On rainy morning in 1968, the writer Joan Didion was driving from Sacramento to San Francisco with the radio turned way up. Listening to a Glen Campbell hit at high volume distracted her from the anxiety of crossing the Carquinez Bridge.
I hear you singing in the wire
I can hear you through the whine
With the music settling her worried mind, Didion managed to get where she needed to be. As she later wrote, “The Wichita Lineman was on the job.”
What Didion instinctively knew then and what therapists verifiably know now is that music isn’t just for entertainment. Science and health professionals tell us it can boost moods, provide opportunities for self-expression and help in developing coping strategies for stress.
In other words, music can get you across that bridge.
This week, the Toronto-based Glenn Gould Foundation launched Instrumental, a web-based project aimed primarily at teens. It’s designed to promote the mental health benefits of engaging with music at an intentioned and focused level. Developed with the input of educators, mental health professionals and music therapists, the interactive site articulates the importance of music and the arts as a supplement to other forms of care for young people.
“We know that being a teenager sucks,” says Brian Levine, executive director of the Glenn Gould Foundation. “There were always a lot of stresses on teens, and now the pandemic has added a sense of urgency.”
The foundation, formed in 1983, celebrates artistic heroes who, according to the organization’s literature, “exemplify the transformative impact of art on society and the human condition.” It is named after the great Canadian pianist.
In early 2020, the foundation brought in British concert pianist James Rhodes for a talk and a performance in Toronto. Rhodes had suffered horrific sexual abuse as a youth. His book Instrumental: A Memoir of Madness, Medication and Music documents the trauma and the role music played in his recovery. The foundation named its new mental health initiative after the pianist’s book.
“We wanted to generate a resource for teens that will pick up on the things in James’s memoir,” says Levine, speaking with The Globe and Mail on a Zoom call with Rudrapriya Rathore, a manager with the foundation. Rathore adds that the feedback they got from young musicians was that music gave them the space to be vulnerable. “It allows them to express difficult emotions,” she says. “And it’s what makes them feel connected to other people.”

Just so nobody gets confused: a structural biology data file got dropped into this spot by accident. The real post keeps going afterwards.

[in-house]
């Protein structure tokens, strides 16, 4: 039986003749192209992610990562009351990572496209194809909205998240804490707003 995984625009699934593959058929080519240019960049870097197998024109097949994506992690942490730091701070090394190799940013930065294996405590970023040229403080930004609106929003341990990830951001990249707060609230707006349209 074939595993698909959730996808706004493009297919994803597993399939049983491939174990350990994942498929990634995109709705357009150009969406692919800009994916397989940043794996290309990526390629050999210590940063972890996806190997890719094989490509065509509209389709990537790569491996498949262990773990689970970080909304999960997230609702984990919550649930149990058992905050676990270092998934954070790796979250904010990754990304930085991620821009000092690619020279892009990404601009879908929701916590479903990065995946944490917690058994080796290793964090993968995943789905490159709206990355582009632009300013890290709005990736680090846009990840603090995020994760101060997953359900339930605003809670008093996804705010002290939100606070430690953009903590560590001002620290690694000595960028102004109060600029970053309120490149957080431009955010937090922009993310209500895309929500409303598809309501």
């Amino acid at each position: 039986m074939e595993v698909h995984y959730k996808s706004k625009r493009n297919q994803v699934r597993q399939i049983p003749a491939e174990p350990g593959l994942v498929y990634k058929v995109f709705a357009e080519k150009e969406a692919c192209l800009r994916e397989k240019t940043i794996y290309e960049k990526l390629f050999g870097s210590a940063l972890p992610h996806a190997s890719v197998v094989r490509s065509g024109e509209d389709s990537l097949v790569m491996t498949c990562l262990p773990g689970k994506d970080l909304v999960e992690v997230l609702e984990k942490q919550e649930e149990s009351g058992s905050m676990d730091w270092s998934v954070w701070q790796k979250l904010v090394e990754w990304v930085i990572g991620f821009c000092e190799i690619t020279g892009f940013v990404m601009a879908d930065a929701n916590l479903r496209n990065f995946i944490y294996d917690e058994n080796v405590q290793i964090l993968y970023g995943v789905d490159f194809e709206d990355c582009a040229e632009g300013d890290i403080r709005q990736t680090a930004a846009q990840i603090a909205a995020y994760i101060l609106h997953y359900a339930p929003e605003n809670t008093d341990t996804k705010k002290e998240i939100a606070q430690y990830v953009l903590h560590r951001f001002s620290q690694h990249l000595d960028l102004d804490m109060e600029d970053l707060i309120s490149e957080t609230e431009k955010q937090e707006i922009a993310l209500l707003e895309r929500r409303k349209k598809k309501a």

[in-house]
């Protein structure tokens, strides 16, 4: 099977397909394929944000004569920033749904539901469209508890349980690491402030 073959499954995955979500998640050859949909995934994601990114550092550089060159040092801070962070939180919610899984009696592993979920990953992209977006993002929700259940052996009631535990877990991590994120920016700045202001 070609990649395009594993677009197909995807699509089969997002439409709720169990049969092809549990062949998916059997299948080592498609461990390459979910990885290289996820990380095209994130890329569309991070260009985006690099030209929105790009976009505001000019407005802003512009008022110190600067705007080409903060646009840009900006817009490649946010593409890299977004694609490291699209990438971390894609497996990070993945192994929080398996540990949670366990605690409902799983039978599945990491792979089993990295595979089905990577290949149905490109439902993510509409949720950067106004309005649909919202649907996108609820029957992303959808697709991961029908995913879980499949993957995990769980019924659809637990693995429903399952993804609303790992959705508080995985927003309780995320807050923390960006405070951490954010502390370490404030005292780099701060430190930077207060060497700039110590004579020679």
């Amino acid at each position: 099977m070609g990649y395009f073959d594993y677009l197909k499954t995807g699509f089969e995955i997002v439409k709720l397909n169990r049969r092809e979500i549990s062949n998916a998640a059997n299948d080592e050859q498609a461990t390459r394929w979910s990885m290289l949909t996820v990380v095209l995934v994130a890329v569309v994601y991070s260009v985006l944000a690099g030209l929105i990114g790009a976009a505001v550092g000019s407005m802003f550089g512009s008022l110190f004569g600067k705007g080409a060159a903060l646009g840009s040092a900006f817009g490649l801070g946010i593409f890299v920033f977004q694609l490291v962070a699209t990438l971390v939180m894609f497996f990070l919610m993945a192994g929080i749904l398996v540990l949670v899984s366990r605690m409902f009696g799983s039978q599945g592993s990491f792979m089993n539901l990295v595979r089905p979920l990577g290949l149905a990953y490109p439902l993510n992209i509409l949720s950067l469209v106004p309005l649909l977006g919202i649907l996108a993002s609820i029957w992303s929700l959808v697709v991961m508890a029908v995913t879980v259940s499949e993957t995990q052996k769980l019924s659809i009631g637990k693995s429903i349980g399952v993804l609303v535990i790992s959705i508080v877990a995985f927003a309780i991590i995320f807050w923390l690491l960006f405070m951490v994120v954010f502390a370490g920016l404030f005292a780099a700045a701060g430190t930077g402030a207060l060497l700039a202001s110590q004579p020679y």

In his book, Rhodes wrote that the Bach music he heard on a cassette tape as a child acted like a “force field” against distress. His case is an extreme example, both in terms of his prodigious abilities as a pianist and his deep trauma. (He attempted to hang himself in a psychiatric hospital.) What the Glenn Gould Foundation now aims to do is to show anyone that just listening to music (as well as playing or composing it) can help with understanding and processing emotional states.
In years past, pop music has routinely displayed an unsophisticated understanding of anxiety. In 1988, Bobby McFerrin sang his way to a Grammy Award with his “don’t worry, be happy” mantra, as if emotional well-being were that simple. Twenty-five years later, Pharrell Williams testified on his hit song Happy that “can’t nothing bring me down.”
While Williams apparently has a limitless supply of serotonin, most of us aren’t so lucky. Young people in particular are plagued with mental health issues. According to figures released late last year by the World Health Organization, one in seven 10- to 19-year-olds experience a mental disorder. Depression, anxiety and behavioural disorders are among the leading causes of illness and disability among adolescents, and suicide is the fourth leading cause of death among older teens.
In Canada, according to the Toronto-based non-profit research institute ICES, one in five children and youth experience a mental illness at any given time.
Where the carefree McFerrin is not a trained music therapist, Calgary’s Jennifer Buchanan is. She’s an advisor on the Instrumental initiative and she’s published the new book Wellness, Wellplayed: The Power of a Playlist. When she began her career in the 1990s, a lot of the science wasn’t in yet on how music affects the release of hormones and neurotransmitters and how that improves moods and helps memory functions.